John Herrell has been there, perhaps you’ve been there too.
PowerPoint Coma is a real phenomenon. It drives those afflicted into a daze that numbs their brains; it has a soporific effect so strong that you’d ditch valium; it is the reason why many awesome programs fail to make a real impact.
The crowd-sourced urban dictionary, has been among the first to attempt a definition of this illness, and for want of resources on the matter, I quote from there.
“Brain has gone into deep sleep or faraway places during a lengthy PP presentation.” – from the Urban Dictionary.
That through most PowerPoint presentations the brain falls asleep or goes to “faraway places” is a fact that few would deny, but the question is: why does it happen and how can we prevent it from happening in our training programs.
PowerPoint Coma – The Causes:
Or the cause, because at an elemental level, there’s just one – a lack of variation. Variations, as we know is one of the three potent ways of gaining the audience’s attention (the A of ARCS,) according to the ARCS model of Learning Motivation given by John Keller.
A lack of variation in:
PowerPoint Coma – The Effects:
This coma is characterized by a general lack of interest among the audience. The audience either falls into a brown study (and sojourns to “the faraway places”,) or goes to sleep. The reason why insomniacs are recommended that they visualize sheep jumping over a fence and count them, is the same reason why we have the comatose PowerPoint audience. The repetitiveness, and the pattern in both, tells the brain that there is nothing new to process and so it decides to rest. Following are some important signals that your PowerPoint presentation is a turncoat that’s making you lose your audience.
- A dazed look.
- Yawns, droopy eyelids.
- Glances of longing surreptitiously cast toward the door.
- Attempts to check the phone.
PowerPoint Coma – How to Prevent it?
Actually, it’s easy to prevent it. All you must do is remove the causes. Remove the lack of variations in Sounds, Visuals, Presentation, and Interaction. How? Here are some tips for the trainers who love their audience.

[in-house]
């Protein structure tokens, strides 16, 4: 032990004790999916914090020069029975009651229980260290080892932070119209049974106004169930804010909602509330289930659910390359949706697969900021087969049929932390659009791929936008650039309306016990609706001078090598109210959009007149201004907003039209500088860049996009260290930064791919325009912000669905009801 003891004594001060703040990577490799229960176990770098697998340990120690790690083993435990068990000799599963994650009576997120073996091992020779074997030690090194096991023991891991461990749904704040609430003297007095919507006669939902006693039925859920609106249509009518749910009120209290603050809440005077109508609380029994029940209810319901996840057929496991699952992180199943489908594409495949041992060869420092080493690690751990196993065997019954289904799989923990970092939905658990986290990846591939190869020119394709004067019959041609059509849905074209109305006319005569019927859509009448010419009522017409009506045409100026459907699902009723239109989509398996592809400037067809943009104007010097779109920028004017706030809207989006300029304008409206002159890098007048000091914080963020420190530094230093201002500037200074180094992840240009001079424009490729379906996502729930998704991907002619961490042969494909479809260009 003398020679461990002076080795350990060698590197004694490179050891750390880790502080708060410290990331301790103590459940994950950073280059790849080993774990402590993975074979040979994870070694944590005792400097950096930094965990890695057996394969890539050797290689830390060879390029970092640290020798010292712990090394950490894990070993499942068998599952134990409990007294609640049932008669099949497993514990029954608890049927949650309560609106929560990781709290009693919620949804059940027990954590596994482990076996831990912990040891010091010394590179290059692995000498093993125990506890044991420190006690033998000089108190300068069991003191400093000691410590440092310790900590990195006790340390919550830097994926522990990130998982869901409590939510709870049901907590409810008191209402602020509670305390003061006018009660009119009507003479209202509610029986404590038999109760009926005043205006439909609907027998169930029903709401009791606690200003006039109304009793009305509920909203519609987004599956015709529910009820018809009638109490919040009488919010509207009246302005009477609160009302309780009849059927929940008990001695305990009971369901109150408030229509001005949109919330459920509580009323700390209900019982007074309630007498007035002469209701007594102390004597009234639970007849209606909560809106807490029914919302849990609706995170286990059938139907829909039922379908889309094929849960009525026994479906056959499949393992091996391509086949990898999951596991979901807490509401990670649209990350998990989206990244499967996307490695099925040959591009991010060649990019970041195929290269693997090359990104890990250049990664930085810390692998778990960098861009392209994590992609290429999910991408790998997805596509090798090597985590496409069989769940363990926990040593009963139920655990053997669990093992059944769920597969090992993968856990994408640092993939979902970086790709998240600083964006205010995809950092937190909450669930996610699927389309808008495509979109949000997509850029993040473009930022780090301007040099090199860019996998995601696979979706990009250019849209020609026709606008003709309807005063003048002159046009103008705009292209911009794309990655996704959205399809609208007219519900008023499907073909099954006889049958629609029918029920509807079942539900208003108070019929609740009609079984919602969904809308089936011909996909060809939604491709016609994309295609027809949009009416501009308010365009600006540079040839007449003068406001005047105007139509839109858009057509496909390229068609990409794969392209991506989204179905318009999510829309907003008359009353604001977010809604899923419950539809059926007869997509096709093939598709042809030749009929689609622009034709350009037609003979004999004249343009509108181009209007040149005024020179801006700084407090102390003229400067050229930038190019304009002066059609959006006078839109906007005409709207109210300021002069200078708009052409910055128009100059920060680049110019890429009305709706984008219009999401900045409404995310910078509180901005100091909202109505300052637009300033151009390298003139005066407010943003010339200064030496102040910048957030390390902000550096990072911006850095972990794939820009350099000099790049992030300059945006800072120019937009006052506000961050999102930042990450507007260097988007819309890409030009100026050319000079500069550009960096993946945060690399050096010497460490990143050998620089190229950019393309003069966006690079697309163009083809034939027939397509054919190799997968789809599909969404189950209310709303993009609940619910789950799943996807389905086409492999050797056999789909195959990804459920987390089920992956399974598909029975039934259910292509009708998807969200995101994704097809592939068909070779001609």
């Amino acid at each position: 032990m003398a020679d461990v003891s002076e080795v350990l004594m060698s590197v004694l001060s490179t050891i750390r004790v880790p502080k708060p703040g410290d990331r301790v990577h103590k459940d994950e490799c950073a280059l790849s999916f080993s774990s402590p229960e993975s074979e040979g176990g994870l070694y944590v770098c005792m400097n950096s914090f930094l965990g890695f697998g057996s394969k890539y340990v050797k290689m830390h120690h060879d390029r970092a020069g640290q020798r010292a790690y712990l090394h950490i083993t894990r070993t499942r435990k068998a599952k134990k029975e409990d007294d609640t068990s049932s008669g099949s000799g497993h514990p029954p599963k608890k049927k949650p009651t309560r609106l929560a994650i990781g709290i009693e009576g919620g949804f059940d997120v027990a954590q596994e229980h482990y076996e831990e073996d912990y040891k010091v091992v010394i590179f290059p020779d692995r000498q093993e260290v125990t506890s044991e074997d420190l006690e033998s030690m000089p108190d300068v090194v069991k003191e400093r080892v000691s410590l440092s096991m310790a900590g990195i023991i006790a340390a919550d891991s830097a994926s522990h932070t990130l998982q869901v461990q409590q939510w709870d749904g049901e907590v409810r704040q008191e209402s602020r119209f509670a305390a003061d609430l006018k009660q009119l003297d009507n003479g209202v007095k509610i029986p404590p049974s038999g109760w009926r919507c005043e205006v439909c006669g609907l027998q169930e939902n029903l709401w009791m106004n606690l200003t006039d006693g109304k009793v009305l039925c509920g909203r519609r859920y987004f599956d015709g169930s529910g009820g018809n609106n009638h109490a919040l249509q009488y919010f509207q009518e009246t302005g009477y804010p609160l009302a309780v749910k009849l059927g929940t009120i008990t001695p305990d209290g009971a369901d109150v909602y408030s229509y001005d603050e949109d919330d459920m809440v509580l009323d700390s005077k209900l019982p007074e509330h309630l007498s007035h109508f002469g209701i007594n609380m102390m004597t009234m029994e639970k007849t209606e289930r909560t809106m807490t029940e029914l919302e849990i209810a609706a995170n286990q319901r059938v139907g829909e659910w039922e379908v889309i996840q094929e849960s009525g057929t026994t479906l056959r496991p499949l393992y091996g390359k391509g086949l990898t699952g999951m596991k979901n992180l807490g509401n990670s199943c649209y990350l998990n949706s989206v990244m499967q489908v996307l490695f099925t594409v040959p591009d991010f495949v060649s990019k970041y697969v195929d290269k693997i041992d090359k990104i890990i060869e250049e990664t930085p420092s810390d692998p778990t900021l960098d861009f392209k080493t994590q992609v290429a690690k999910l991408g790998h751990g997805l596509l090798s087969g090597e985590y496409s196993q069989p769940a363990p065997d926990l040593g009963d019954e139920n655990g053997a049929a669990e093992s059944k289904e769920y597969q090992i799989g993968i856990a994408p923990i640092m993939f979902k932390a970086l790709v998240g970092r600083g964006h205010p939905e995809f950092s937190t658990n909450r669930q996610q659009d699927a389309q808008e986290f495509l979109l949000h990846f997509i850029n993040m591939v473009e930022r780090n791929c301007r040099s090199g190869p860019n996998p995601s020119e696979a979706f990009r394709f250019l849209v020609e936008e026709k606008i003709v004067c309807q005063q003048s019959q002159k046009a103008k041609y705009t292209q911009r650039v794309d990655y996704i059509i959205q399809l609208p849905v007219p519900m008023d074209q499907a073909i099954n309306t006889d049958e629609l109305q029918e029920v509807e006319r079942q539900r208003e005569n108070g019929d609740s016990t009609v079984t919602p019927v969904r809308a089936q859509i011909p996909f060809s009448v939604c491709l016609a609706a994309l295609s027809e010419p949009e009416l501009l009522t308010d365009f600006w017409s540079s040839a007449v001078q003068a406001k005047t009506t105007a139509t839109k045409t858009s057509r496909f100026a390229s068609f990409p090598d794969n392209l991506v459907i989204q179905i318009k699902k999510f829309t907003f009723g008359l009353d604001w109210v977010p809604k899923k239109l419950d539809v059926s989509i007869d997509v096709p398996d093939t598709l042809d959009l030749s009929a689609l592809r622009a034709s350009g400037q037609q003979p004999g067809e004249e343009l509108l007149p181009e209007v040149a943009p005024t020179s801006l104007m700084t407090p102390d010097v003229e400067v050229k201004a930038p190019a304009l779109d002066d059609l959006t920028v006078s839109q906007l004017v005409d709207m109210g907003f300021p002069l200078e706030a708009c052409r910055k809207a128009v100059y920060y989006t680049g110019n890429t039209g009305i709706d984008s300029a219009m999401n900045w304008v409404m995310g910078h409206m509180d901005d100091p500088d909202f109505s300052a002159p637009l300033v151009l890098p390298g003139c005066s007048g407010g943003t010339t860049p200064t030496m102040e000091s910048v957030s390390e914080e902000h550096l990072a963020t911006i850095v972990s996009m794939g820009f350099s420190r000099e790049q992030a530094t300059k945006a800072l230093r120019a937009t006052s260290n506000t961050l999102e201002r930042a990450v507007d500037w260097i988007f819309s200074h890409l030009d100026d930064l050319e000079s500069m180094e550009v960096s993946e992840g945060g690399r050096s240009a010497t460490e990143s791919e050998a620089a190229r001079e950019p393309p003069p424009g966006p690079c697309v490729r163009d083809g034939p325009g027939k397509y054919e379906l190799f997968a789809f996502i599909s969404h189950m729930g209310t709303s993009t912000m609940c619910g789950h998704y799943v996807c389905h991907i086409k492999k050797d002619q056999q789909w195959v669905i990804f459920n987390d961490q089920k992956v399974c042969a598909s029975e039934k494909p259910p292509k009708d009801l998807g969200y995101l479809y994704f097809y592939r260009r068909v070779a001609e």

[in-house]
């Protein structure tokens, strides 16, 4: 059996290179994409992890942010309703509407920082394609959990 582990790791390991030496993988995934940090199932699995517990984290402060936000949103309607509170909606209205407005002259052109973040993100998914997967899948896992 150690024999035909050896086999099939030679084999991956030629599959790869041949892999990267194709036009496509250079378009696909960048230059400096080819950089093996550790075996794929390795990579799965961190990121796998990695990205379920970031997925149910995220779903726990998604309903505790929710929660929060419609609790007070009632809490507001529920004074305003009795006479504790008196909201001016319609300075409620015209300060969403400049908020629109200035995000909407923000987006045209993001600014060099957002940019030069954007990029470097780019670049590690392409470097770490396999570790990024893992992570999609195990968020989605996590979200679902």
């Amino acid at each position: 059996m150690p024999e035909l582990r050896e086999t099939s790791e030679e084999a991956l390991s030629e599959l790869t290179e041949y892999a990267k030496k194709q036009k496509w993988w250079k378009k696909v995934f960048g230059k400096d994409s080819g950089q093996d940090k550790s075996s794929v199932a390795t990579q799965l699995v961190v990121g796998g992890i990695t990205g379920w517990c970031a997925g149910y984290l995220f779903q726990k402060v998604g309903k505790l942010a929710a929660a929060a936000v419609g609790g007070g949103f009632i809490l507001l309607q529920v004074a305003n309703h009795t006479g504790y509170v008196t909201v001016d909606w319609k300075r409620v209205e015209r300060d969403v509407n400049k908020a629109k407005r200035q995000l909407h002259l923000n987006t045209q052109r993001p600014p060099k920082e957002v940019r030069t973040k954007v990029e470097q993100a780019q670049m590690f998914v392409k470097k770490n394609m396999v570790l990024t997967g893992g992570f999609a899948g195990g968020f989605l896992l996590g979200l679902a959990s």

Modulate your voice. Don’t just read off the slides, explain. Don’t just explain and expand, illustrate. Don’t just illustrate, embellish with anecdotes. Don’t monolog, dialog.
Change the visual. Switch the PowerPoint on and off – don’t go on playing slide after slide after slide. Don’t use the same colors throughout the slide. Don’t use the cut-and-dried stock images, even a creatively drawn stick-figure will be better received by the audience. Don’t fill the slides with content, intersperse them with an element of surprise that builds into the content. And of course, don’t pack the slides with content – follow the rule,”the lesser the better.”
Present for reception, not for presentation. Animate yourself. Animate your face. Use the 3D space – use the z-axis (move forward and backward, especially when you’ve switched the PowerPoint off,) enact the anecdotes if you can.
Interact with the audience. Training isn’t a presentation. It has three important processes – learning transfer, learning reinforcement, and learning assessment. PowerPoints must extend beyond their traditional role and move from transferring learning to reinforcing it. Add reinforcement questions to intermittent slides, use them to bring variations; ask simple BL1/2 questions; and ask the audience to ask you questions. Nothing motivates an adult learner more than an opportunity to get into the limelight.
I hope that Dilbert is listening. As you can see in this strip here, PowerPoint Coma can be fatal.
If you are looking for some cool techniques to create PPTs, here is a link I found on the web. It may help to get you started.